To point that out, No. 11, Provision No. 11 in the proposed rules, deletes even a reference to private leases. So what you're being asked is very similar. The air in Texas is public. What the staff recommends to you is wherever you can have public air, you could designate a deer lease, even if it's private property. I suggest to you the rules that define certificate of location ought to be limited -- ought to be identified to public land under submerged -- submerged land under public waters, as it was originally done; and that you ought to continue your proper role of determining leases to the public land, not leases that are dictated by GPS coordinates on public waters, which do cover riparian water interests. Thank you.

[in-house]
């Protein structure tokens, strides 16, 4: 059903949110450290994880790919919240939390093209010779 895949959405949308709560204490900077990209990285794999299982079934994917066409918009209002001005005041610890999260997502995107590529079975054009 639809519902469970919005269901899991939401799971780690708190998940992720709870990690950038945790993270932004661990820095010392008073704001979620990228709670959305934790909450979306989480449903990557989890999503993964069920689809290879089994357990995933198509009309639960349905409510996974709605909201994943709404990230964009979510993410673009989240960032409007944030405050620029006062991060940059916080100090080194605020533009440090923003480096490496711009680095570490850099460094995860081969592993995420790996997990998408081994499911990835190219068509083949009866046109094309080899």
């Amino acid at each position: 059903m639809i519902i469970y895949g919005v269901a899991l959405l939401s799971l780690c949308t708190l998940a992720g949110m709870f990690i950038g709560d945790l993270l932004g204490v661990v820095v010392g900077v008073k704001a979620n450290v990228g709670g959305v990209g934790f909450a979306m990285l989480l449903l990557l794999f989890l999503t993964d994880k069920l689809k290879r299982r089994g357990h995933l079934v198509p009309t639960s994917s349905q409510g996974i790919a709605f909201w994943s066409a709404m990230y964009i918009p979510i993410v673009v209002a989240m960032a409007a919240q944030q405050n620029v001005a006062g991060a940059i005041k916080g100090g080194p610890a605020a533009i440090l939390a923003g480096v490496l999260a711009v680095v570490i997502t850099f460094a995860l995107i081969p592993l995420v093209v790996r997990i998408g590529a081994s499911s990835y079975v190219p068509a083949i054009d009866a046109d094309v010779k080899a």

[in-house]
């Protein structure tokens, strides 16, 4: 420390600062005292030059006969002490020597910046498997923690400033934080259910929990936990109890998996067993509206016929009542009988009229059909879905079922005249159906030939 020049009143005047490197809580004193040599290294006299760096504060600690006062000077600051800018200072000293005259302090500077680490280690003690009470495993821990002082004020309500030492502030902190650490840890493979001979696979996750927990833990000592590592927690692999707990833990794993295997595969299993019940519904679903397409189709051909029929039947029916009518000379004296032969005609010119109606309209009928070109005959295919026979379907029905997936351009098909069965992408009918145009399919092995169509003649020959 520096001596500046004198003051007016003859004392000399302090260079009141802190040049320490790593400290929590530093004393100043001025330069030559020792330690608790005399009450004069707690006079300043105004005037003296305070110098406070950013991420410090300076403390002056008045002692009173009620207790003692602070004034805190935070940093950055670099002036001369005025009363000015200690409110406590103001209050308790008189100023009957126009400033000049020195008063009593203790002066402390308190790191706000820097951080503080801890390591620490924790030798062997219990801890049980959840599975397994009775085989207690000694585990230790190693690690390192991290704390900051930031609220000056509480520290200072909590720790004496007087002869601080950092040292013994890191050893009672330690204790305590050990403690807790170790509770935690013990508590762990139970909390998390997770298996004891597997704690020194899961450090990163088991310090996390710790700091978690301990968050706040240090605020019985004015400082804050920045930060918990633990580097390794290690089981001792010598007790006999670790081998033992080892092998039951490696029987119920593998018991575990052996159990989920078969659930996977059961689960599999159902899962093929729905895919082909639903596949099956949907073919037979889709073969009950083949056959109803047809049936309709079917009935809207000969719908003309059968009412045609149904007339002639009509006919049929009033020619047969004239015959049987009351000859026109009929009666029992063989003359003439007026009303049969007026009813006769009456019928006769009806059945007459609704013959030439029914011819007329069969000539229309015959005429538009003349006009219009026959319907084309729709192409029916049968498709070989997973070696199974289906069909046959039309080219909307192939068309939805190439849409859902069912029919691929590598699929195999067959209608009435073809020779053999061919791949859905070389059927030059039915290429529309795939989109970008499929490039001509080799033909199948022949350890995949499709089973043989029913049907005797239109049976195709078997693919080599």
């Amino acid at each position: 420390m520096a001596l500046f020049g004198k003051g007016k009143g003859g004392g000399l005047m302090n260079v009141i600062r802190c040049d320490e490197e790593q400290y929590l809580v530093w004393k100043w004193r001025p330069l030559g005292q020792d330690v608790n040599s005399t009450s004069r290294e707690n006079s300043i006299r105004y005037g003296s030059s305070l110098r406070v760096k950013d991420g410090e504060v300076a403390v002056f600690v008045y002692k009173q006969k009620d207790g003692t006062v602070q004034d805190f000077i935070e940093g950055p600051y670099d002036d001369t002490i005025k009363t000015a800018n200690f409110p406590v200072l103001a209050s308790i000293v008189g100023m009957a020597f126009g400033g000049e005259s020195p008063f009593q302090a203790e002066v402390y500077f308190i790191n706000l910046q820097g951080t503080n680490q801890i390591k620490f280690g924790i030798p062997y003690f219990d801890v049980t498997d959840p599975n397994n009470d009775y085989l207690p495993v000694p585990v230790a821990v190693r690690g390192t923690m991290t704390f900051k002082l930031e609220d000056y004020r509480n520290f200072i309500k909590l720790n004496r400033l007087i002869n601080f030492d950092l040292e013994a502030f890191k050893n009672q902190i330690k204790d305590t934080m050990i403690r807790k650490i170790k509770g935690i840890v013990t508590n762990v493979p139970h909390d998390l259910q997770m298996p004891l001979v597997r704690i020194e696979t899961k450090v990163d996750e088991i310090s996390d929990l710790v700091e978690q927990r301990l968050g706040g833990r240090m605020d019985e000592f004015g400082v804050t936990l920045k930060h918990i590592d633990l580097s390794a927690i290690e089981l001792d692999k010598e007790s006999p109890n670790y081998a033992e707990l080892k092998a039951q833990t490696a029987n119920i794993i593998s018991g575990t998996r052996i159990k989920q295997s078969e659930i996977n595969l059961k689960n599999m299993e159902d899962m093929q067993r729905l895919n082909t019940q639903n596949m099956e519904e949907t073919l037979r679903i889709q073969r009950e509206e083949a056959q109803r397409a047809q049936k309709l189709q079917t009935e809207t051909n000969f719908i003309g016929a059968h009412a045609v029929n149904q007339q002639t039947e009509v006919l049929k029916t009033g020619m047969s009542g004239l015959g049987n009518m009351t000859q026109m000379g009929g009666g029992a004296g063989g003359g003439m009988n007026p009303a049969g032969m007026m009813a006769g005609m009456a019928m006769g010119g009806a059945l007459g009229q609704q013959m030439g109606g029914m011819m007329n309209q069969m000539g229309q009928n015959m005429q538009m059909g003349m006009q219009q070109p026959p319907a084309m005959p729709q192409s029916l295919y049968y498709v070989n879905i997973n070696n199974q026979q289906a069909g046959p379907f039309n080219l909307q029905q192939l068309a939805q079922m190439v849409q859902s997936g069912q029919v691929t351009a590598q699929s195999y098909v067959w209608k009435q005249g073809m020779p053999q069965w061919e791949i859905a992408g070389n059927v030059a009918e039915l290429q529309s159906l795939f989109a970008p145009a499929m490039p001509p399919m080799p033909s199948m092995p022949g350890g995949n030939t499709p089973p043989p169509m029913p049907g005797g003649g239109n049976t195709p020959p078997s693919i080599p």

COMMISSIONER FRIEDKIN: Thank you.

Next up is Michael Evich, followed by Tracy Woody.

MR. MICHAEL EVICH: Hello. My name is Michael Evich. Thank you for opportunity to speak in front of you. I feel like Presidential candidate. This is my third visit over here. I'll try to avoid repeating myself.

When we are talking about raising revenue so we can help you out with a slack in a budget, we are for it. All of us that are involved with the leases, we understand that we need to help. What I want is that you understand that we are competing with other states. Mr. Lance showed us some states are charging even $100. These states are New Hampshire, over there in northeast. Our states that we are competing with is Louisiana and Virginia. Louisiana is charging $3 an acre and Virginia a dollar 50 an acre. All these three states have about same of culture of boats, dredges, everything else.